COMMENTARY | As a high school teacher I know how hard it is to get kids to write. Most days I begin class with a “freewrite” exercise where teenagers get to explain their positions or opinions on a broad economic topic. There are no right or wrong answers and scores are based on effort. Moaning, groaning, and griping often result from students being expected to complete at least three sentences about wide open topics like raising or lowering taxes, what students plan to accomplish during their future careers, or whether or not the government should provide more college tuition subsidies. Include proper spelling and grammar? Fuhgeddahboudit.
Professor Sugata Mitra of Newcastle University, the esteemed recipient of the 2013 TED Prize, hurts rank-and-file teachers by saying that spelling and grammar are obsolete in our era of digital autocorrect. According to the Daily Mail, Mitra asserts that electronic tools like autocorrect make it unnecessary to teach spelling and grammar today, relegating the skills “were very essential maybe 100 years ago but they are not right now.” Unfortunately, Mitra ignores the importance of learning spelling and grammar to the establishment of strong mental foundations.
Learning spelling and grammar is not exciting. It is tough work, rote and tedious, much like weightlifting. However, like weightlifting, it develops strength that runs deep. Only after students learn proper spelling and grammar can they move on to more complex skills like appreciating and utilizing tempo, flow, rhyme scheme, alliteration, voice, and countless other tools of the trade. Poetry and prose are lost to mechanized sanitations of txt spk. Having ceded their development of literary skills to silicon, a generation of students never develops greatness.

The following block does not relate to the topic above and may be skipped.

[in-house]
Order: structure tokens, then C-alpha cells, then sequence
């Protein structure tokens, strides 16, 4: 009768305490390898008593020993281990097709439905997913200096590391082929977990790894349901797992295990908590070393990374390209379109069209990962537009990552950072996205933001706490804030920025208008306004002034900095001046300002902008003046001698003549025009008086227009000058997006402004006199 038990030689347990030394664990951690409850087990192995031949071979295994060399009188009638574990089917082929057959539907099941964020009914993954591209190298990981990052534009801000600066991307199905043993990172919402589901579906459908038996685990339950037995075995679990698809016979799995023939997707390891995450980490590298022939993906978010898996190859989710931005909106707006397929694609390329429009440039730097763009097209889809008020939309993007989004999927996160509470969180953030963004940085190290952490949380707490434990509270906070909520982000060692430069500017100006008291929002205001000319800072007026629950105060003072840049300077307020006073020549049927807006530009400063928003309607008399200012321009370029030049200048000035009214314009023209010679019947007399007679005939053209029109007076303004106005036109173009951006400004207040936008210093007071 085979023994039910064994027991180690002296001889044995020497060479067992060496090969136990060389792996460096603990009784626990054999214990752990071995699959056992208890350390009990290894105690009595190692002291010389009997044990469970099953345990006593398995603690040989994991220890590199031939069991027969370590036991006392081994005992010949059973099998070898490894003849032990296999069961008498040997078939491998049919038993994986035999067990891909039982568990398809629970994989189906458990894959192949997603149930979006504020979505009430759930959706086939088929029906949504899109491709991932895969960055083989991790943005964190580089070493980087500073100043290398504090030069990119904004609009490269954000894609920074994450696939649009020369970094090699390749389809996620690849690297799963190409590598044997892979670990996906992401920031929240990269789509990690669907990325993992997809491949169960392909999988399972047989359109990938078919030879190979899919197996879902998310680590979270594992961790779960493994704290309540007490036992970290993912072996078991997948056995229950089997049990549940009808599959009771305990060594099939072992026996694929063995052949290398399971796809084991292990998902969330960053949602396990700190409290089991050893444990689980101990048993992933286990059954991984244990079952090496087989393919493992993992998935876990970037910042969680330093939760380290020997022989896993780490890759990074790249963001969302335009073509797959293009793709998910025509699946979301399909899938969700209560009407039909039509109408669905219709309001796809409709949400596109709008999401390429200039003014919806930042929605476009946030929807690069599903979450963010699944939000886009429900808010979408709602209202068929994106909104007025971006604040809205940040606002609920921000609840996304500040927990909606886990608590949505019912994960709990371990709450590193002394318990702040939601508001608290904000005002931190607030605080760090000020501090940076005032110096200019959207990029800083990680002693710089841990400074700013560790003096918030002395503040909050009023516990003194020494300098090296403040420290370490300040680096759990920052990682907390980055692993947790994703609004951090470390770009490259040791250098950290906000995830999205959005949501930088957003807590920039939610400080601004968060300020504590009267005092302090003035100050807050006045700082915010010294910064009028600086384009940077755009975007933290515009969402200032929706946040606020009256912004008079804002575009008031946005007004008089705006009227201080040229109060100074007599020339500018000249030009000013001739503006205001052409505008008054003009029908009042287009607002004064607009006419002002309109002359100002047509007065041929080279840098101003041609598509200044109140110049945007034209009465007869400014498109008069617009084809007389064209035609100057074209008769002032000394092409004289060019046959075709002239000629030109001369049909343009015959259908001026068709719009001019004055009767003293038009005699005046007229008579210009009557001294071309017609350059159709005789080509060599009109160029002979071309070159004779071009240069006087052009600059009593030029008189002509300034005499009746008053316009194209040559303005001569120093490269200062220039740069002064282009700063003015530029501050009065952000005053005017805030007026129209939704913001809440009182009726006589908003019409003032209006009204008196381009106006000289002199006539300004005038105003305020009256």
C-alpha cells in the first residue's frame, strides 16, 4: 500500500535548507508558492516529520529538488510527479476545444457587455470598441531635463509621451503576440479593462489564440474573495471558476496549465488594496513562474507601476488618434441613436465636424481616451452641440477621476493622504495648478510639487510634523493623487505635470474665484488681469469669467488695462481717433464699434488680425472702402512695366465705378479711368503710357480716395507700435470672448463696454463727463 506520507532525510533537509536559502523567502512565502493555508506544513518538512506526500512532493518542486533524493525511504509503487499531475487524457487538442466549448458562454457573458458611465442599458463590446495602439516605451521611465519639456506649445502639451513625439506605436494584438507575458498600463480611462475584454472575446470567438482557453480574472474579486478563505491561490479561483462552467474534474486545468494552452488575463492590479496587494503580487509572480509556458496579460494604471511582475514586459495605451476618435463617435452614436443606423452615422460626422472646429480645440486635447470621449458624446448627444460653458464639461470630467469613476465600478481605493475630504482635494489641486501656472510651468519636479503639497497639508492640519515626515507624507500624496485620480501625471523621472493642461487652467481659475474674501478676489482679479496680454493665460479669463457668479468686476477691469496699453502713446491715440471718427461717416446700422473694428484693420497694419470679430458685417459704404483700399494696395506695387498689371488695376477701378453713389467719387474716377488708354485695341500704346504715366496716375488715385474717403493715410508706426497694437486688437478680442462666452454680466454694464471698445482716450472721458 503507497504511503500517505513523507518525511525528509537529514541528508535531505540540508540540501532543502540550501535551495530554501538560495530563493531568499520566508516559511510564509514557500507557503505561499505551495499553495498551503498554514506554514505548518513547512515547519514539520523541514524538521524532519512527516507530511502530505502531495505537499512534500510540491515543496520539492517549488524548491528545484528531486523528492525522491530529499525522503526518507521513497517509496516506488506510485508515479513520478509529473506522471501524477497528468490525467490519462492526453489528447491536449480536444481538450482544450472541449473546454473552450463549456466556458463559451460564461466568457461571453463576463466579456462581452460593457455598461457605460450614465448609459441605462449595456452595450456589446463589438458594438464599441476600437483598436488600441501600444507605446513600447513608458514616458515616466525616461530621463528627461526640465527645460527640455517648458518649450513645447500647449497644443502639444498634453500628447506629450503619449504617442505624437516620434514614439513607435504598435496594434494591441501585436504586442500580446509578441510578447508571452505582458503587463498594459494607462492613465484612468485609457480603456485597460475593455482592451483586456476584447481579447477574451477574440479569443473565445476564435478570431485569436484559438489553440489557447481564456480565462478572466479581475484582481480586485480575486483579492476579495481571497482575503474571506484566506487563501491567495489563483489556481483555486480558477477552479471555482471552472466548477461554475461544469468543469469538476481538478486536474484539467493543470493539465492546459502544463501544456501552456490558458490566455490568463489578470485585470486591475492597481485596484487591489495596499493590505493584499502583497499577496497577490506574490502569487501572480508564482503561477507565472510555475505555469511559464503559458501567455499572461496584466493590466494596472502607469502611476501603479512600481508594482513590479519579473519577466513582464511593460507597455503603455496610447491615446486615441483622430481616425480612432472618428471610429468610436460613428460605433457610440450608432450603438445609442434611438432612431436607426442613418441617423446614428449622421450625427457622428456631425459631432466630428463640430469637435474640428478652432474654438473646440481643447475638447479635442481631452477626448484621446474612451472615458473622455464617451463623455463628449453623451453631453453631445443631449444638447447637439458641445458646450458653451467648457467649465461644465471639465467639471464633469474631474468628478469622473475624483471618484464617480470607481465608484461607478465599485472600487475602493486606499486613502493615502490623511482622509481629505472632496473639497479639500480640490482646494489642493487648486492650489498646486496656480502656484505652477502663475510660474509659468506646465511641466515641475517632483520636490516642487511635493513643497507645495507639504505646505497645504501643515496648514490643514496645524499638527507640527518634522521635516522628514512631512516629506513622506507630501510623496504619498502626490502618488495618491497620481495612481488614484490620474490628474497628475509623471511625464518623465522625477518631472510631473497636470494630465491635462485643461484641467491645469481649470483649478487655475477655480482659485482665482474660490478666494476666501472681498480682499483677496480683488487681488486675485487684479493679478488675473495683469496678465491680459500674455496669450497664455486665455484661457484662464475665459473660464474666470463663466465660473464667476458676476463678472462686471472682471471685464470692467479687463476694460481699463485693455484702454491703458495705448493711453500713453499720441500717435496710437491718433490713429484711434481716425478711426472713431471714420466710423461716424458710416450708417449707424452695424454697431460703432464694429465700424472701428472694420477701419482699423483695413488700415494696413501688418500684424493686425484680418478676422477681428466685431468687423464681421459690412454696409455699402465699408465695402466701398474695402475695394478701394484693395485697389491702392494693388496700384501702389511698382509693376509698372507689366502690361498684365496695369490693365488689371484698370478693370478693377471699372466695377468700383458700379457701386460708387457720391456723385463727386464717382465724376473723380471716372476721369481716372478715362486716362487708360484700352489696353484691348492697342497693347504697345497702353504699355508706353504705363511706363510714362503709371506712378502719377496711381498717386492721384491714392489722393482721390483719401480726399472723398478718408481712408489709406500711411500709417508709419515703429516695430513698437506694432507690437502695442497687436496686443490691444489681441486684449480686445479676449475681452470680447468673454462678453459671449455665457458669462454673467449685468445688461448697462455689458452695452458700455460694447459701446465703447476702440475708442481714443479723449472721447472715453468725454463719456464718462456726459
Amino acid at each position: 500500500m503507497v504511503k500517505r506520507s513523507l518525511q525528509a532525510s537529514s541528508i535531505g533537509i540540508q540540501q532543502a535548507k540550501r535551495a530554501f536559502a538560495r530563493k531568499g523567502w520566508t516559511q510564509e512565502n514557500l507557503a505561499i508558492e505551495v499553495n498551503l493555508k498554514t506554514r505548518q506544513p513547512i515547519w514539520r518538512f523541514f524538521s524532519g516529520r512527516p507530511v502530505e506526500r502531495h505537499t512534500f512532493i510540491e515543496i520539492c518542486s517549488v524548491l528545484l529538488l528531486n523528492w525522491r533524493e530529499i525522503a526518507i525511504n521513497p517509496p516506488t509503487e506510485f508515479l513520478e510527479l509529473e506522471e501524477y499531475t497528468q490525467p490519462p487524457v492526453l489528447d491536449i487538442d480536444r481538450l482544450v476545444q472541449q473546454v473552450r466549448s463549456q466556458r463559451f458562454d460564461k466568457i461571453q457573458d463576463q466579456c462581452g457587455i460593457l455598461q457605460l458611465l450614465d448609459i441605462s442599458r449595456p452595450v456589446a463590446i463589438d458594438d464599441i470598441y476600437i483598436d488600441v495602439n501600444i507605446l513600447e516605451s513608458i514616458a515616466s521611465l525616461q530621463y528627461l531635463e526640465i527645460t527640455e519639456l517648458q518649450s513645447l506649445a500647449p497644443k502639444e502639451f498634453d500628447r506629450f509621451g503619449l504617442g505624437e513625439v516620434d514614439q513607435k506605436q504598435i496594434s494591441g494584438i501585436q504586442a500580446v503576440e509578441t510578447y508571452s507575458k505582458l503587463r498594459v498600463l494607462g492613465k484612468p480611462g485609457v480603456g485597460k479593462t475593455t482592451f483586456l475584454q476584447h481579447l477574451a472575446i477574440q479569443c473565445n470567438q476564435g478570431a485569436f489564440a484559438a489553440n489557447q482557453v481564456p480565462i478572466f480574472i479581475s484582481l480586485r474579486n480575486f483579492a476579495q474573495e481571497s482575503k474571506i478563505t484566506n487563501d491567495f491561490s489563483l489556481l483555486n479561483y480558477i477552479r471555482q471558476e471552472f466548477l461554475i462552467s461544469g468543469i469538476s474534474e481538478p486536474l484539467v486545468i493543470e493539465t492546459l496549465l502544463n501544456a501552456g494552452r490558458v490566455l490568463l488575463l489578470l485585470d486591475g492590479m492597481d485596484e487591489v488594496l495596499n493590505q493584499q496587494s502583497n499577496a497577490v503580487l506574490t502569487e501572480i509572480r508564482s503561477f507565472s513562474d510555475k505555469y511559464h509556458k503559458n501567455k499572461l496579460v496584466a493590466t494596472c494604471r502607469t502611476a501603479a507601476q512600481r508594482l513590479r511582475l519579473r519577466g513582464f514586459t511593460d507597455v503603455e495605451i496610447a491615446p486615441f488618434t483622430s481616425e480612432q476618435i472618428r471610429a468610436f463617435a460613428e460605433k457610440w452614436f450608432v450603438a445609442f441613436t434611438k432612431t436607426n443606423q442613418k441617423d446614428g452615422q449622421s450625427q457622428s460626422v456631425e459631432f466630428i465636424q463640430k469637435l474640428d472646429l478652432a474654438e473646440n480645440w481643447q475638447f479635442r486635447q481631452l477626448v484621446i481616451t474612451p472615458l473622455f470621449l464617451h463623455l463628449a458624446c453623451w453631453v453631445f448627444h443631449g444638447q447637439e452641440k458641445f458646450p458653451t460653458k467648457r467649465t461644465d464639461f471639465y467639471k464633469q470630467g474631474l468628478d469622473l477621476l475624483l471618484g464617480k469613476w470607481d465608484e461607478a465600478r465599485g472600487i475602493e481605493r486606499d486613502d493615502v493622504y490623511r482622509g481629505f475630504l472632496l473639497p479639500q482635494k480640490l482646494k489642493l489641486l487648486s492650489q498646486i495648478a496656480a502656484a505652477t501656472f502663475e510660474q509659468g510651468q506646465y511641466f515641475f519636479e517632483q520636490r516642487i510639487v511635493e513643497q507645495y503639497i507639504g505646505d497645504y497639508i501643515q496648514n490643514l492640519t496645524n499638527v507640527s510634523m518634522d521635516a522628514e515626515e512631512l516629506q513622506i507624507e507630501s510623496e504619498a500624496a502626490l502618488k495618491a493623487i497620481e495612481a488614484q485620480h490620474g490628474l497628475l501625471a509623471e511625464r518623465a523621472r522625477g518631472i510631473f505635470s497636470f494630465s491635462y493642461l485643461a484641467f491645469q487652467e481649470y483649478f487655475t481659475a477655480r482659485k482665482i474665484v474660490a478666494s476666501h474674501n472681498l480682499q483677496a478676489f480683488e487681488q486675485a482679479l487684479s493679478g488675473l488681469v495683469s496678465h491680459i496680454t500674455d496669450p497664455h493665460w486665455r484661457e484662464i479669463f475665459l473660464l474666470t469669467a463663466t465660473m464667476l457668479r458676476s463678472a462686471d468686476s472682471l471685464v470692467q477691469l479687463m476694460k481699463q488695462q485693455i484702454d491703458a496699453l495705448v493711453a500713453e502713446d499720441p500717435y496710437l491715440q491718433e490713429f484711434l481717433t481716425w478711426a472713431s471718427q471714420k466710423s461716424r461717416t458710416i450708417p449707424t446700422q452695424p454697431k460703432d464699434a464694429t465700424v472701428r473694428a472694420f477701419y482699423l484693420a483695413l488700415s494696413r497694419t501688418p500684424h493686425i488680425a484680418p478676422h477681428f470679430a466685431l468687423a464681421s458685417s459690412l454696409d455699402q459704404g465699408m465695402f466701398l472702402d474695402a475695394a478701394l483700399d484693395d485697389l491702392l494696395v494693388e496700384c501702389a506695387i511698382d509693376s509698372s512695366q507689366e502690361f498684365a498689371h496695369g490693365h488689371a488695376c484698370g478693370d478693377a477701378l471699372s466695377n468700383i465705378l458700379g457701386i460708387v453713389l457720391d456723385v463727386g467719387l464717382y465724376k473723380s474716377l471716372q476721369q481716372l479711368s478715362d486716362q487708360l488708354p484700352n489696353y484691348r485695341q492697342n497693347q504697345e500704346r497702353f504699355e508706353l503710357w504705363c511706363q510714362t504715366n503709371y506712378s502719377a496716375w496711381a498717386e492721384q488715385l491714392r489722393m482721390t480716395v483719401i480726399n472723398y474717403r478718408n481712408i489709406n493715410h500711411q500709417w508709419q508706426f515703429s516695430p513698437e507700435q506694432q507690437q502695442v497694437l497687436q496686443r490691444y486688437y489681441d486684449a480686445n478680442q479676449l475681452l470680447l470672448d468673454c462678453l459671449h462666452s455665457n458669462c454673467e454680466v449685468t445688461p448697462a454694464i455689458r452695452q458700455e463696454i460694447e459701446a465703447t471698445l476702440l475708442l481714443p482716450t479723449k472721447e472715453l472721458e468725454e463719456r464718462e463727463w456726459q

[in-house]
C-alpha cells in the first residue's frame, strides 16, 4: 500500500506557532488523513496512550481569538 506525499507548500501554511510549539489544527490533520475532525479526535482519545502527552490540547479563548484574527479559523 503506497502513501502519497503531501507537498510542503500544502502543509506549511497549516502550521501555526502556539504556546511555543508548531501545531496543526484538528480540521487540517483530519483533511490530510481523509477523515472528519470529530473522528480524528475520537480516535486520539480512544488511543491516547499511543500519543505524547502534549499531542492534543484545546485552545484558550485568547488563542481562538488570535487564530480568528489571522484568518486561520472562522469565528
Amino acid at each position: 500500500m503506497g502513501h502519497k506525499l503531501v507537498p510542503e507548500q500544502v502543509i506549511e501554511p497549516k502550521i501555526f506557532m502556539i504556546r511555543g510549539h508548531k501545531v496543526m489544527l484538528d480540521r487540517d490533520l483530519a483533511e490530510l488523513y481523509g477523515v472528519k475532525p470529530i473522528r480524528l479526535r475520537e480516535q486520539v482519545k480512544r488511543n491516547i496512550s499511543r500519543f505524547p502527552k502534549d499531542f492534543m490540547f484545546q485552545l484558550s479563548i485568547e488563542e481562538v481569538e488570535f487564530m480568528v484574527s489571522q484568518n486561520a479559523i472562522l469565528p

Unable to write well, these students never develop a potent voice. They are unable to be their own advocates in all venues that appreciate the written word: Law, politics, education, the arts. Even the progress of the technical fields will be blunted by those whose minds were dulled by being unable to appreciate literature. Never having developed the necessary foundations early on, an entire generation of students does not learn how to ably innovate and improvise.
To successfully innovate and improvise you must first know the rules you intend to bend or break. I quote the Dalai Lama XIV: “Know the rules well, so you can break them effectively.”
Allowing computers to be the knowers of our rules, serving as our mindless correctors and sanitizers, is a bad fate.